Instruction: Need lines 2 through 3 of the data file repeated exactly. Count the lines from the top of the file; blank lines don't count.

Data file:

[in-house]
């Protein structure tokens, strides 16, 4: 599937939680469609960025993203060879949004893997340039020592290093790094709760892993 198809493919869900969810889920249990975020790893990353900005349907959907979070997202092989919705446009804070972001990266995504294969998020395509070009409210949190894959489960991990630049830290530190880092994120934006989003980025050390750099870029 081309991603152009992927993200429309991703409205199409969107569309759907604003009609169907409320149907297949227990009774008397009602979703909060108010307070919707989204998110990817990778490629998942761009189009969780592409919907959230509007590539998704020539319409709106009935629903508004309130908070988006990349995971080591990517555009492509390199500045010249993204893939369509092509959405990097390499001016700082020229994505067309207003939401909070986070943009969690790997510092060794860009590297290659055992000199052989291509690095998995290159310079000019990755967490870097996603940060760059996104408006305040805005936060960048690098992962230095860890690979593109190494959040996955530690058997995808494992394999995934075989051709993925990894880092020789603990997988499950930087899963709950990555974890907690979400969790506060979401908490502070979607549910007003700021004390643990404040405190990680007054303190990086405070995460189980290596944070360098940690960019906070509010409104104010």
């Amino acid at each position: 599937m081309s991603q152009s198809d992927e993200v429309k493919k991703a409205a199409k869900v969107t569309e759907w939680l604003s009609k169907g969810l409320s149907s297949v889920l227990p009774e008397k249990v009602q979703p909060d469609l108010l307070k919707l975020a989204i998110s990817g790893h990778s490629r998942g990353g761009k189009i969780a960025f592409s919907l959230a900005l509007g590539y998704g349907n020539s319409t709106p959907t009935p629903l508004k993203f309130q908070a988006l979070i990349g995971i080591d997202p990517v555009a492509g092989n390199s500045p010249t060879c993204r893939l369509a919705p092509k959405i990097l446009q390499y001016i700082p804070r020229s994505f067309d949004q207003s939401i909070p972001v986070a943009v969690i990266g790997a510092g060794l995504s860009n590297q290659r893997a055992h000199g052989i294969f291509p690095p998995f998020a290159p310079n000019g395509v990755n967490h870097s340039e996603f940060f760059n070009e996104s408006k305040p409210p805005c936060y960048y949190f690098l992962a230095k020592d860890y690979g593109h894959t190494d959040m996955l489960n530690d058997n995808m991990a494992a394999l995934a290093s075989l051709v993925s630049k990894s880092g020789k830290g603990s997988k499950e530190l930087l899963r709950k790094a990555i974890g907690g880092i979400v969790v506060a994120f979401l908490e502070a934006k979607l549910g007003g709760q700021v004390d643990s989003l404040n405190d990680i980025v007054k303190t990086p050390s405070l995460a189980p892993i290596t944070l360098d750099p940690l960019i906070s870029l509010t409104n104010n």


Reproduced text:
């Protein structure tokens, strides 16, 4: 599937939680469609960025993203060879949004893997340039020592290093790094709760892993 198809493919869900969810889920249990975020790893990353900005349907959907979070997202092989919705446009804070972001990266995504294969998020395509070009409210949190894959489960991990630049830290530190880092994120934006989003980025050390750099870029 081309991603152009992927993200429309991703409205199409969107569309759907604003009609169907409320149907297949227990009774008397009602979703909060108010307070919707989204998110990817990778490629998942761009189009969780592409919907959230509007590539998704020539319409709106009935629903508004309130908070988006990349995971080591990517555009492509390199500045010249993204893939369509092509959405990097390499001016700082020229994505067309207003939401909070986070943009969690790997510092060794860009590297290659055992000199052989291509690095998995290159310079000019990755967490870097996603940060760059996104408006305040805005936060960048690098992962230095860890690979593109190494959040996955530690058997995808494992394999995934075989051709993925990894880092020789603990997988499950930087899963709950990555974890907690979400969790506060979401908490502070979607549910007003700021004390643990404040405190990680007054303190990086405070995460189980290596944070360098940690960019906070509010409104104010």
């Amino acid at each position: 599937m081309s991603q152009s198809d992927e993200v429309k493919k991703a409205a199409k869900v969107t569309e759907w939680l604003s009609k169907g969810l409320s149907s297949v889920l227990p009774e008397k249990v009602q979703p909060d469609l108010l307070k919707l975020a989204i998110s990817g790893h990778s490629r998942g990353g761009k189009i969780a960025f592409s919907l959230a900005l509007g590539y998704g349907n020539s319409t709106p959907t009935p629903l508004k993203f309130q908070a988006l979070i990349g995971i080591d997202p990517v555009a492509g092989n390199s500045p010249t060879c993204r893939l369509a919705p092509k959405i990097l446009q390499y001016i700082p804070r020229s994505f067309d949004q207003s939401i909070p972001v986070a943009v969690i990266g790997a510092g060794l995504s860009n590297q290659r893997a055992h000199g052989i294969f291509p690095p998995f998020a290159p310079n000019g395509v990755n967490h870097s340039e996603f940060f760059n070009e996104s408006k305040p409210p805005c936060y960048y949190f690098l992962a230095k020592d860890y690979g593109h894959t190494d959040m996955l489960n530690d058997n995808m991990a494992a394999l995934a290093s075989l051709v993925s630049k990894s880092g020789k830290g603990s997988k499950e530190l930087l899963r709950k790094a990555i974890g907690g880092i979400v969790v506060a994120f979401l908490e502070a934006k979607l549910g007003g709760q700021v004390d643990s989003l404040n405190d990680i980025v007054k303190t990086p050390s405070l995460a189980p892993i290596t944070l360098d750099p940690l960019i906070s870029l509010t409104n104010n």